Sunday, December 4, 2011
Blues Chord Progressions
This is the one that's used in all types of music from metal to dance. Some may think that it's a version of a minor chord progression but the main difference is the melody is a major scale played over the progression. A number of scales can be used over this progression; the major, blues and mixolydian scales are all available. This progression is used in two ways. First it's often used as the main idea in a rock song, usually played with a riff or reocurring line. It's also used in sequences where you would use a I-bIII-IV using the I chord and then transpose the entire progression up a fourth to be used over the IV chord. For example a E-G-A progression to a A-C-D progression.
This is another progression that seems like it's 'borrowed' from the minor but like the progression above, it's used for major, minor and blues melodies. The bVII is often interjected into diatonic chord progressions but when used in this context it takes on the function of the V chord and pulls the harmony back to the I. Diatonic chords can be used with this progression but you'll often find that the progression on it's own pulls you in a more rock/blues direction.
You can hear the blues influence in this progression right from the first chord. Unlike a modal progression, all of the chords are dominant 7th which has a somewhat more 'unstable' sound than the straight major I. A number of scales can be used with this progression including blues, minor or major pentatonic, mixolydian, and major. Also, the b7th note in each chord may be used in the melody as a 'blue' note adding more interest. The progression is the core of the blues.
This the famous 'Jimi Hendrix chord'. Although used by many musicians, Jimi was the one that arguably made it famous. Sharp 9 chords are great for blues because they contain the natural 3 (from the harmony) and flat 3 (from the blues scale). Both rock and jazz musicians alike use this chord extensively when playing the blues as it tends to have more of a 'bluesier feel' than straight 9 (and especially b9 which lends more to a minor blues progression). The bIII and IV are added to finish off the progression although the sharp 9 chord will work with any blues progression.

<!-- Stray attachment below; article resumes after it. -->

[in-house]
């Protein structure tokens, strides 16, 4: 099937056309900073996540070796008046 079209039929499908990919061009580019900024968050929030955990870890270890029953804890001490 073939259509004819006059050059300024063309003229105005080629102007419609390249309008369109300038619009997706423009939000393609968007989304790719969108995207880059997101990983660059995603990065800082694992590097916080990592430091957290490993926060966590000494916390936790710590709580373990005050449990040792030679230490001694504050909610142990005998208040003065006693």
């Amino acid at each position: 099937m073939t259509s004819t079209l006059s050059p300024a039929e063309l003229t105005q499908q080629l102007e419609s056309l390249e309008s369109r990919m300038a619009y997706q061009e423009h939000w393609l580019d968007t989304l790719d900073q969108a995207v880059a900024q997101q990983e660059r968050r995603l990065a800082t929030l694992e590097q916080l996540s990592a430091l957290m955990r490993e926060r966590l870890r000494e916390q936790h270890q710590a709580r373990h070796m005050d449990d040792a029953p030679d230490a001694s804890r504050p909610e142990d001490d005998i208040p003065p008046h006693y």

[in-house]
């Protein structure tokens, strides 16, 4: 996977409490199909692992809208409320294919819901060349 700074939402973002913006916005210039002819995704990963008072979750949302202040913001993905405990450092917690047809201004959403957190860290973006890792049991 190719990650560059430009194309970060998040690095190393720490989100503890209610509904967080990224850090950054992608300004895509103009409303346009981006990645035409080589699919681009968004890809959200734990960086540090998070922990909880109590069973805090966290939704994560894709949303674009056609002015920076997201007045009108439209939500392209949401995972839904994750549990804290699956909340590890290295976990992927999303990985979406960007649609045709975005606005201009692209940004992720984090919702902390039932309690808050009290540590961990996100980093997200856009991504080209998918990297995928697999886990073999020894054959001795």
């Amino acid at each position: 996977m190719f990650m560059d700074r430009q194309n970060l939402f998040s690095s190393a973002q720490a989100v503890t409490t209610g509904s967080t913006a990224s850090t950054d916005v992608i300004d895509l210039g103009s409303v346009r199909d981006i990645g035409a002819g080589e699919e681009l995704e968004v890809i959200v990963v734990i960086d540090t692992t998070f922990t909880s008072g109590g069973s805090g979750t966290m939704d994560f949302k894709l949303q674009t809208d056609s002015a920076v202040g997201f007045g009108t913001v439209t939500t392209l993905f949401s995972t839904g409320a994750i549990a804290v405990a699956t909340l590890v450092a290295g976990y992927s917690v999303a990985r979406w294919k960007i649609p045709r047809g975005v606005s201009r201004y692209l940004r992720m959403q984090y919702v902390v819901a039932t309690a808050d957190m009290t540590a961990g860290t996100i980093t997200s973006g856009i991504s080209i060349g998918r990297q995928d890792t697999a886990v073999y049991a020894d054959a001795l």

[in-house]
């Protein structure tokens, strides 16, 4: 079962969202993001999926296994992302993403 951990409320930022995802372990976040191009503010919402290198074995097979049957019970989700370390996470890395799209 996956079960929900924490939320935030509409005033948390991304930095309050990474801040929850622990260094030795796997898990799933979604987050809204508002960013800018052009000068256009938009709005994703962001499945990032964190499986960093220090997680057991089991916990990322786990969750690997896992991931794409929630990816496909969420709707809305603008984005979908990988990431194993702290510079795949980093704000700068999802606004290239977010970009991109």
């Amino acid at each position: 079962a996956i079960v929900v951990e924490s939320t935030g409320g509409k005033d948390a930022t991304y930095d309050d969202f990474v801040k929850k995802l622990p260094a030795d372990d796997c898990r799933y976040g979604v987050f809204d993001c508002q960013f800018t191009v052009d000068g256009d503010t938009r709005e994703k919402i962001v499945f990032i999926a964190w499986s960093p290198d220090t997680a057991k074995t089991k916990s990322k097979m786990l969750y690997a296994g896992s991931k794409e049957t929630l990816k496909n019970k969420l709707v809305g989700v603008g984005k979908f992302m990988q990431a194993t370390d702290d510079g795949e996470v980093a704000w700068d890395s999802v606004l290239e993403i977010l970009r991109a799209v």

This an added chord to end of the IV-V. A bVI chord is added to the turnaround to add a bit of spice. All of the chords in this example are major.
This the minor blues. There are many variations of this. The minors replace the majors in your standard blues progression. The flat 9 may or may not be used; it simply reinforces the minor sound. Minor 7ths may also be used.
Another variation of the minor blues. Often the bVI is added for a little more variety. Jazz musicians often take these progressions and add ii-V's and secondary dominants throughout the progression. Musicians like John Coltrane are famous for making up their own special variation of blues changes.
Just The Beginning
There are numerous variations of the blues. Too many to mention in this post. Any of the progressions listed above may be used in a 12 bar blues format or on their own. Many of these appear in pop, country and jazz tunes. There is no limit to the variations or ways in which you can use them. Take one at a time and explore the possibilities.